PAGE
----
QUEEN CREEK, Ariz. -- For the first time ever, the Democratic Party of Iowa is holding satellite caucus locations all over the world for registered Iowa voters who will be out out-of-state on Feb. 3, when the state kicks off the 2020 presidential nominating season.

Caucuses, as opposed to primaries, are considered a more informal way to start the nominating contests that will ultimately pick the party’s presidential nominee. Caucusgoers meet up at a designated time to cast votes for candidates, instead of having all day to cast ballots at voting precincts.

In total, there will be 96 locations across the globe on Monday. Thirteen states, plus D.C., will host them. Outside of the U.S., there will be satellite caucuses in Georgia, France, and Scotland.

Joan Koenigs will host one of those satellite caucuses in Arizona.

For the past 20 years, Koenigs and her husband have left their home in Saint Ansgar, Iowa and spent their winters in Arizona to escape the cold.

Koenigs grew up in a political family, she chaired caucuses before and campaigned for candidates. Her husband was a state representative. So missing another caucus would be devastating, she said.

“I’ve always felt badly that we couldn’t vote in the primaries after we came here for the winter,” said Koenigs.

At first, Koenigs wanted to host the caucus from her home in San Tan Valley, Arizona, located in a quiet community. She was only expecting about 20 people to attend and was planning to remove all the furniture inside and outside her home so people could move around easier when it was time to caucus.

“I thought it would be a relatively small affair,” said Koenigs.

Joan Koenigs was planning to host the caucus in her backyard in Arizona. (Stephanie Bennett/Fox News).

However, word quickly spread and the number of attendees who planned to show up grew to 185.

“I had a very sleepless night and then I said to my husband, I’ve got to find a different place,” said Koenigs.

Since November, Joan has spent every minute planning for her big day. Luckily, she’s found a bigger venue. Her caucus will take place at a local movie theater down the road in Queen Creek.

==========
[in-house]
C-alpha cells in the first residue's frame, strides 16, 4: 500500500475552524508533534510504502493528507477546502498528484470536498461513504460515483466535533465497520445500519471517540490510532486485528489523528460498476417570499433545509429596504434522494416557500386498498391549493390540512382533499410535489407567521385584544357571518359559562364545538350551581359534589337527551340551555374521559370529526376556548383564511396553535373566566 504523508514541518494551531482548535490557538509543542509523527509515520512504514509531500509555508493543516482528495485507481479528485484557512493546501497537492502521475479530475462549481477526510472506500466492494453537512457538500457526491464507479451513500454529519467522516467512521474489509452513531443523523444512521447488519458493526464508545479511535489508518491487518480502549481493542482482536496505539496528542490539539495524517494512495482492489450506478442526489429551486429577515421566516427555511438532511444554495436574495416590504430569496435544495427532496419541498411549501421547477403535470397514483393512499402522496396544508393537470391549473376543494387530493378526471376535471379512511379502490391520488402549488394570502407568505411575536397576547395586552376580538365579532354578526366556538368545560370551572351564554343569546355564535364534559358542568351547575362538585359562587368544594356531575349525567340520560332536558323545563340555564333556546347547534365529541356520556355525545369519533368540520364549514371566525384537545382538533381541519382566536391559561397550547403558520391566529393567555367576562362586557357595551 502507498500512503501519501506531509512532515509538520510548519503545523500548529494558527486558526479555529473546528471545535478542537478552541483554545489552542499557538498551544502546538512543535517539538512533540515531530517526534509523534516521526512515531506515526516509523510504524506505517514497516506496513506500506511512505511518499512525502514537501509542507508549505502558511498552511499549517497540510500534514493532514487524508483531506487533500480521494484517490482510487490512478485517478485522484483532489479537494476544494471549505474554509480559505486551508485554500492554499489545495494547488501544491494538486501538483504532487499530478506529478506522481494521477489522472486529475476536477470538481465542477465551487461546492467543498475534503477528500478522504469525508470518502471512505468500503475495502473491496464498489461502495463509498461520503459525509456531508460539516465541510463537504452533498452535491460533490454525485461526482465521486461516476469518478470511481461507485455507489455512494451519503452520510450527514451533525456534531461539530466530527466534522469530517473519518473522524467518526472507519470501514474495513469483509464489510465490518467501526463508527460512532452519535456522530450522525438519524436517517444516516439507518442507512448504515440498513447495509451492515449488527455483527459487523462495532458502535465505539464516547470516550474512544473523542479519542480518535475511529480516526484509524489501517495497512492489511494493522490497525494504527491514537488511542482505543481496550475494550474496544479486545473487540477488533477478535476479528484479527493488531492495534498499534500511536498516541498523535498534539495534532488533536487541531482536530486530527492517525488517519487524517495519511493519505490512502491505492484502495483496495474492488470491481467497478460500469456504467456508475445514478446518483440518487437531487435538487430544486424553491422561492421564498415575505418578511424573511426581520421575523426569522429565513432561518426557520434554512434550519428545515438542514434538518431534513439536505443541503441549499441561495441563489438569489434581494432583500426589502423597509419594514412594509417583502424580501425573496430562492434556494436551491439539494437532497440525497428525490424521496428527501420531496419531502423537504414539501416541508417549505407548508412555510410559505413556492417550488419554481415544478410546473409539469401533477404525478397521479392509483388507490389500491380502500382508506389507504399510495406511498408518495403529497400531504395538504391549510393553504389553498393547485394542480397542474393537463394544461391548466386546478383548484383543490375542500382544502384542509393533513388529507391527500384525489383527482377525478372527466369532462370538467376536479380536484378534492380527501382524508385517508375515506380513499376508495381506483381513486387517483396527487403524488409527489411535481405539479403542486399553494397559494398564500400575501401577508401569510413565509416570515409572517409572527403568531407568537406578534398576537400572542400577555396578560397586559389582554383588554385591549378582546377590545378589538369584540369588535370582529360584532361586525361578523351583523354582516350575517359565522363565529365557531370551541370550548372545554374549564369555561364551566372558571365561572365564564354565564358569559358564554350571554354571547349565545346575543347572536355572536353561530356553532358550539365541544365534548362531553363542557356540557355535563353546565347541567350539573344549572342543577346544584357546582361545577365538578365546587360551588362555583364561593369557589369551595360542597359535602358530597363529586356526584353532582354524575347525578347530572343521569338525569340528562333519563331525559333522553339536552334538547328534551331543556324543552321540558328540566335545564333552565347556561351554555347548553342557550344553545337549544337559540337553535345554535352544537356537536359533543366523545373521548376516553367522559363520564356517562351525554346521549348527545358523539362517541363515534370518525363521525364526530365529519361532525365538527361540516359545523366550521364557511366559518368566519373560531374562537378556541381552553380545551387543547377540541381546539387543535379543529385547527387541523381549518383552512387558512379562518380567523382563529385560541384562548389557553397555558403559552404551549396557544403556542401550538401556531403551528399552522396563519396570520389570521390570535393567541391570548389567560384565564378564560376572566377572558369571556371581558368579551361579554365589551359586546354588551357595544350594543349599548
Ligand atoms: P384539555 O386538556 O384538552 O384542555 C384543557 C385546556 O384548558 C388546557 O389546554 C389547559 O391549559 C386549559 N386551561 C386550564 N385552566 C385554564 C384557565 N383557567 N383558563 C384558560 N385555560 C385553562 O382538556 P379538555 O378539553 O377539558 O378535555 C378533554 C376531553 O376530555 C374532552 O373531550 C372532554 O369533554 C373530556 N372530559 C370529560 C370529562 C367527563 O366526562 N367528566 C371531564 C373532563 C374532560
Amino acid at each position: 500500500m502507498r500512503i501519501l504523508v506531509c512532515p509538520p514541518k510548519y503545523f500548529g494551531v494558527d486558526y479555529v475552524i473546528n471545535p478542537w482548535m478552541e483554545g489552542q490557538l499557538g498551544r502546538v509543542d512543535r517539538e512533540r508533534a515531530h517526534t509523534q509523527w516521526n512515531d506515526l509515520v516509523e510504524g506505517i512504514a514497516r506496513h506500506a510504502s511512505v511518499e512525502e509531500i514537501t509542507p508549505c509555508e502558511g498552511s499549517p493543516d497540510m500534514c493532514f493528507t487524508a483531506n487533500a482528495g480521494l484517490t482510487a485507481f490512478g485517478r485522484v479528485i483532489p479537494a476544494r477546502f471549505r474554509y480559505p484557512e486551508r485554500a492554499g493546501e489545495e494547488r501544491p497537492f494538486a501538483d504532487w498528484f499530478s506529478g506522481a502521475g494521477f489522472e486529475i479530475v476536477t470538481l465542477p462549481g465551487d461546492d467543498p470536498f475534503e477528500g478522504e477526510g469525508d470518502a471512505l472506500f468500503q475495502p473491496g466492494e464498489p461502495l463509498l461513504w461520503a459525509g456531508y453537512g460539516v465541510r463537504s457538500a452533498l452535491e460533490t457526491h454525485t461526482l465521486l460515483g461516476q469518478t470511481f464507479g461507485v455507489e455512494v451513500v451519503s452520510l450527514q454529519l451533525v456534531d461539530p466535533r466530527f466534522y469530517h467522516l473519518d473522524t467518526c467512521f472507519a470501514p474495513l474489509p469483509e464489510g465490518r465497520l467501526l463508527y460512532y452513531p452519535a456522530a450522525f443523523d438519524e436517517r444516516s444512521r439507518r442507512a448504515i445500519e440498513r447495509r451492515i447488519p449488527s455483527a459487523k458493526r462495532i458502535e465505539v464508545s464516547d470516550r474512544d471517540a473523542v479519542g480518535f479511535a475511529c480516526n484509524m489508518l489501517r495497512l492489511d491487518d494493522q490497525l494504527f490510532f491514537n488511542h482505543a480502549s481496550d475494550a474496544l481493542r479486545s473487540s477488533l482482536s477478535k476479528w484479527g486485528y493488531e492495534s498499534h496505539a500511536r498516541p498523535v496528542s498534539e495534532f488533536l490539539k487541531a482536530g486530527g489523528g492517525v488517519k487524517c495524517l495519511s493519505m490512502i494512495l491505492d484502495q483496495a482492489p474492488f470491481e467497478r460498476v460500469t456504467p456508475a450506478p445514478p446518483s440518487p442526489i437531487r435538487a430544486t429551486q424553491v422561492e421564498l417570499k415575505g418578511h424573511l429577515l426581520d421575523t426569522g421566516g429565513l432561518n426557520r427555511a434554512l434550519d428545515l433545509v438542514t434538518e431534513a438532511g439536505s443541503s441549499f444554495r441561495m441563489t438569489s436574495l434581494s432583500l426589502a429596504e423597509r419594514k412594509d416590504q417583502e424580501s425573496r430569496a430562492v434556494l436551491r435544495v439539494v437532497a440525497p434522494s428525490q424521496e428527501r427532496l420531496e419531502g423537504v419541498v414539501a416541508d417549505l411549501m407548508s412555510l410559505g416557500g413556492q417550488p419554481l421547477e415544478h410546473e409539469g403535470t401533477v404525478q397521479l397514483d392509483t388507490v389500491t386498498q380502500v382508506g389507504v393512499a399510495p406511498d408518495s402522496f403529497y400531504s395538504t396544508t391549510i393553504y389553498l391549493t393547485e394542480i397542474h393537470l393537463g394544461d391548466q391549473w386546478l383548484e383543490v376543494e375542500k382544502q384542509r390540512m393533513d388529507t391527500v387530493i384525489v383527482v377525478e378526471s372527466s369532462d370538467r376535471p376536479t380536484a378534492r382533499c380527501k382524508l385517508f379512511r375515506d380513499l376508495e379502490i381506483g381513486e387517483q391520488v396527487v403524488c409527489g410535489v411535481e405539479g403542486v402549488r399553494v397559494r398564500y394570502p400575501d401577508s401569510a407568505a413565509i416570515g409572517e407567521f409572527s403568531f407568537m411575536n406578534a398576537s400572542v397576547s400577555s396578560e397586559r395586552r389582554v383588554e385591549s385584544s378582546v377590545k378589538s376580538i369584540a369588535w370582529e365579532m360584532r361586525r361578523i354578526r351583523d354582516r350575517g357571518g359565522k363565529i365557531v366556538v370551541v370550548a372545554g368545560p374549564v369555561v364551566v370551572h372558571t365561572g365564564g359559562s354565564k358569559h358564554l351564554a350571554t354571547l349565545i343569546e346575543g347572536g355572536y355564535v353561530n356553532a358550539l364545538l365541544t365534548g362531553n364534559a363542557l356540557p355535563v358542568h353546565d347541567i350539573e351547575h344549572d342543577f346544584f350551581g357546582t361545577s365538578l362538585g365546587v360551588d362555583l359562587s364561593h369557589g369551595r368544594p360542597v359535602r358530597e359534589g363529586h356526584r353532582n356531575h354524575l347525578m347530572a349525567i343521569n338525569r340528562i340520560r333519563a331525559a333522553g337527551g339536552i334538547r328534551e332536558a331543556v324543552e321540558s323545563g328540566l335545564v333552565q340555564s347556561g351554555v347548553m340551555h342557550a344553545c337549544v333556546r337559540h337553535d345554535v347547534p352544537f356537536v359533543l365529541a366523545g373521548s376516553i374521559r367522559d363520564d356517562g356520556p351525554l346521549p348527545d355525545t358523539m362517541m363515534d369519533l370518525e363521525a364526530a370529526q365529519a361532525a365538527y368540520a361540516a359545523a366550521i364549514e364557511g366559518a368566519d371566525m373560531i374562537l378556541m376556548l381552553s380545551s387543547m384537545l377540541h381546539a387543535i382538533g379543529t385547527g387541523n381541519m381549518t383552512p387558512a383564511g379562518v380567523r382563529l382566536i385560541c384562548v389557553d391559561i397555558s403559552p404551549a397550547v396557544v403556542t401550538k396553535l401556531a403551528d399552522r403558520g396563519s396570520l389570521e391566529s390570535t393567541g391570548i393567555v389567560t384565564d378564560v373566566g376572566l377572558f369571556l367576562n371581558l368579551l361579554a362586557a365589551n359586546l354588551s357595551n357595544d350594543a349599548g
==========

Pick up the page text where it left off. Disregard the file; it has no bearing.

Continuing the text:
“I think we’ll manage the crowd…I’ve experienced a number of campaigns where one or two votes makes a difference,” said Koenigs.

The event will start at 3:30 p.m. local time at Harkins Theatres in Queen Creek. They have already reached their maximum number of attendees.

Political scientists say this year’s caucus will see a record turnout thanks to these additional locations.

“They are trying to be innovative. Again, it’s a matter of having more opportunities for people to participate,” said Tim Hagle, a political science professor at the University of Iowa.

In Philadelphia, a college student is running a satellite caucus on campus.

“The doors are going to open at 7 o'clock and I am going to be in there putting all the chairs in the right places,” said the student, Jessica Anderson.

Anderson, a junior at the University of Pennsylvania, lives more than 1,000 miles away from her hometown of Titonka, Iowa.

In Philadelphia, college student Jessica Anderson is running a satellite caucus on campus.

“A town of 450 or so,” said Anderson.

She wasn’t able to skip class to attend the caucus in her home state, so she applied to the Iowa Democratic Party in hopes of hosting a satellite caucus on campus. She was approved this fall.

“I know I have another 60 years on this planet that I’d like a say in,” said Anderson.

For Anderson, politics is personal.

“You know, when I was in high school my mom had a lot of health problems. And she ended up passing away winter of my freshman year of college,” Anderson said.

Since then, she has become passionate about health care. Now, she’s studying to be a doctor.

“If I want to be a physician, I feel obligated to understand the political sphere of health care in America,” said Anderson.

The satellite caucus at UPenn’s Houston Hall will start at 7:30 p.m. ET Monday. It’s the only one in Pennsylvania.

Stephanie Bennett contributed reporting from Queen Creek, Ariz., and Katie Byrne reported from Philadelphia.